Connery handpicked Bracco, understandably impressed by her performance in Goodfellas, but she’s nails-on-a-blackboard here – winning a Golden Razzie nom for her trouble. To the extent that she makes Kate Capshaw’s Willie Scott in Indiana Jones and the Temple of Doom seem like the easiest going of female leads. McTiernan and writers Tom Schulman (Dead Poets Society) and Sally Robinson appear to think they’re presiding over an affectionate homage to the screwball era as chalk and cheese fall for each other, but there’s no whiff of that between the stars. If the picture had managed to get the central relationship right, the lack of substance elsewhere would have been much more forgivable.
At least Connery’s inimitably Connery, and it’s purely coasting on his charisma that keeps the picture watchable. He even inveigles his love of golf into the proceedings, which you have to respect (his devotion to the sanctity of character and avoiding forcing his own proclivities on Campbell).
Chemistry aside, Medicine Man’s major problem is the classic one of a tackling a big issue that hasn’t been resolved (see also Superman IV: The Quest for Peace). Since there is no cure for cancer – at least, officially – we know how Campbell’s quest is going to end, so the movie relies on a false paradigm, one that can only fail to sweep audiences along for the ride.
This leads to laborious plot loops in an attempt to sustain itself (“What don’t you understand? I found a cure for the fucking plague of the twentieth century and now I’ve lost it! Haven’t you ever lost anything Dr Bronx?”) When Campbell does get to the bottom of his dilemma, it turns out his precious flower has no “juju”; a species of rare and elusive ant fell into the mix, and so off they go together ant hunting (not having so much as smooched).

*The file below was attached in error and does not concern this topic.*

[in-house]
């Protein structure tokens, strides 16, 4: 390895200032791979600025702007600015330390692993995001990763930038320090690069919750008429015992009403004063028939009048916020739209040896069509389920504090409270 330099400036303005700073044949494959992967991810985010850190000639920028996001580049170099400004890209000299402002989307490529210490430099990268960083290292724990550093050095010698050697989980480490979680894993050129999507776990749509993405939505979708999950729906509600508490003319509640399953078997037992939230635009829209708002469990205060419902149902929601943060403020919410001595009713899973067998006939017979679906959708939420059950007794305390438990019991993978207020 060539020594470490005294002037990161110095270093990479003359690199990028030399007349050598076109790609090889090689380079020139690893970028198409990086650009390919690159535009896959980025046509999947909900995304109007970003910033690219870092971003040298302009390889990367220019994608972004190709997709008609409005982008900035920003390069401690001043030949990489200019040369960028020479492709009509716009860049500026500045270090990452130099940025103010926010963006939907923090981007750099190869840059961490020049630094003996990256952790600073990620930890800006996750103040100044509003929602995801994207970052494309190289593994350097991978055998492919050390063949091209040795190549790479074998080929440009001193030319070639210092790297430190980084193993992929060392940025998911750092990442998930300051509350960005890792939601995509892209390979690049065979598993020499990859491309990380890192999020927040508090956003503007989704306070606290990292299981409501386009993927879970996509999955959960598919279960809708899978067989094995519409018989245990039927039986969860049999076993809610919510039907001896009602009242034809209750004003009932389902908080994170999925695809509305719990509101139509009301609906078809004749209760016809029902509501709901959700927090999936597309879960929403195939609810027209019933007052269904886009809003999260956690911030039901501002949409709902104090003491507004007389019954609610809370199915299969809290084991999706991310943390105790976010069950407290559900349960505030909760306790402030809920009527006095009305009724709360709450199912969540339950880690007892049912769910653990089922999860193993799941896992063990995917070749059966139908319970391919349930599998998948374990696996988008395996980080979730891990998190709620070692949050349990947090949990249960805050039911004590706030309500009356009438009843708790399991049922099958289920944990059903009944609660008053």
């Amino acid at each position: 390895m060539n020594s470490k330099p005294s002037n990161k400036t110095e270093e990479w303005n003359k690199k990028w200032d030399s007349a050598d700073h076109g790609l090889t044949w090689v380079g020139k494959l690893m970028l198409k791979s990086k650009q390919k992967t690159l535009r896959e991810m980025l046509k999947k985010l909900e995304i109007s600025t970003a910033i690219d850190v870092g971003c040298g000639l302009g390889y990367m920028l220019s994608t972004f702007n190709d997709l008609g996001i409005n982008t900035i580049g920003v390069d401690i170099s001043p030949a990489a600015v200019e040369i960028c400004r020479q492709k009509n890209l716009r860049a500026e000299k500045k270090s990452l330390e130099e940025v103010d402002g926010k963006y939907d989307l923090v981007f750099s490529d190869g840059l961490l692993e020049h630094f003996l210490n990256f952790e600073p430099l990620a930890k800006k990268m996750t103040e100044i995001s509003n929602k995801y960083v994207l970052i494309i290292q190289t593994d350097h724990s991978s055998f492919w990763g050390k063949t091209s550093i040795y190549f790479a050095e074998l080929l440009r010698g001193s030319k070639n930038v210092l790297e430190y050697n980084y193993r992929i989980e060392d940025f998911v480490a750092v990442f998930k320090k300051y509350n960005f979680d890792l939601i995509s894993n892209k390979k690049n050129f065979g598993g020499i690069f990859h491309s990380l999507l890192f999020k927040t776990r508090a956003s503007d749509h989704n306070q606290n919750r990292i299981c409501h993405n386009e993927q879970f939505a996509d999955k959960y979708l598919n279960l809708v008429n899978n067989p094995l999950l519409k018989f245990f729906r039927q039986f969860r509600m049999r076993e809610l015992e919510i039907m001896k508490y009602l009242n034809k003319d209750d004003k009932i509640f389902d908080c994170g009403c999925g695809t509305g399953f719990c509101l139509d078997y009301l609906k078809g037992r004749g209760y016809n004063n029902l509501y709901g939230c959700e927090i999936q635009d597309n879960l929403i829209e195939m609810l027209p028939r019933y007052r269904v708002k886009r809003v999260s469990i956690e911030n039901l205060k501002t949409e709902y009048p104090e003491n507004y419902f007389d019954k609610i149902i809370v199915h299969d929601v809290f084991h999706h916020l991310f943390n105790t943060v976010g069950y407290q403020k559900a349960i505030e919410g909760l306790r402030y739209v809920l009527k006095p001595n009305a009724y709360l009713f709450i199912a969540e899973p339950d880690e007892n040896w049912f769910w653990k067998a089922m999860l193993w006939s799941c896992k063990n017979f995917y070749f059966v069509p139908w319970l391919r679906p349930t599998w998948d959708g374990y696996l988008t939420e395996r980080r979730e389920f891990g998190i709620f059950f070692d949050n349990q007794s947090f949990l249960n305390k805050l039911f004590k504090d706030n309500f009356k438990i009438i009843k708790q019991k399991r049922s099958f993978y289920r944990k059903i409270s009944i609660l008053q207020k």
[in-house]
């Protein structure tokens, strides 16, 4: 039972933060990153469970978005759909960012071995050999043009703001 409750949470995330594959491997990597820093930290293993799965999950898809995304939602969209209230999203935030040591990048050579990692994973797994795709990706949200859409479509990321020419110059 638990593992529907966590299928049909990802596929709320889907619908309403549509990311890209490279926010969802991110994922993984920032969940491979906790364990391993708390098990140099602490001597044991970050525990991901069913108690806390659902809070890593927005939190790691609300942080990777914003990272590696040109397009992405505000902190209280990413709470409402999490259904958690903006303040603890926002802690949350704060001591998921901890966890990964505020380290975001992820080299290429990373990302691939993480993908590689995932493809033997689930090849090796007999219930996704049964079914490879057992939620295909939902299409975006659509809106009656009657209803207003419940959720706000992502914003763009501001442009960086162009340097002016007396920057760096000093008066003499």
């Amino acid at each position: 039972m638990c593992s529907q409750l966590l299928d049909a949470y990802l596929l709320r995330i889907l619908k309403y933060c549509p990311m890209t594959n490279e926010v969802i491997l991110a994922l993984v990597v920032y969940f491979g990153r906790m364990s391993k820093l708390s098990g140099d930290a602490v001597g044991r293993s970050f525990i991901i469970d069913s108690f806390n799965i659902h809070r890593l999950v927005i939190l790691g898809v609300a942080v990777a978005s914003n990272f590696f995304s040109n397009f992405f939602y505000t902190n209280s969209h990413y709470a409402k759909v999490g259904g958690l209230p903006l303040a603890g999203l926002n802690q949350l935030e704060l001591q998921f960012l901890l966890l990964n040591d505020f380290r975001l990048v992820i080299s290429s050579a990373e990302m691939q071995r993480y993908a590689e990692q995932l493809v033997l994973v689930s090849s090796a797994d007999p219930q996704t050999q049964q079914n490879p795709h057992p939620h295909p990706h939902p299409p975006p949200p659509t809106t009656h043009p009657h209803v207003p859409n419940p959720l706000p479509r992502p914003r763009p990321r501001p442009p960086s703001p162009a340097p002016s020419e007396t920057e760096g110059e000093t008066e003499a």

It’s a desperately thin narrative thread on which to sustain a movie, and it’s unsurprising that the picture has more juice when Campbell is confronting the loggers and his research station burns down (along with a section of prime rainforest).
I mentioned the actual story, and a suit was brought by Dr Wilburn H Ferguson – settled out of court – alleging copyright infringement based on his project Tsanza from 1973. Therein, he charts his own research into a cure for cancer. Unsurprisingly, since it’s widely and legitimately regarded as a racket, the “Cancer Establishment” refused to endorse or ratify Ferguson’s research. Which makes for a much better story, one of conflict, fighting the odds, and hope, even if one is unable to win out in the immediate moment. But let’s face it, you are not going to get a movie made by a major studio suggesting a cure for cancer is out there and that for whatever reason it is being withheld. Even if, as a bonus, it doesn’t include magic ants.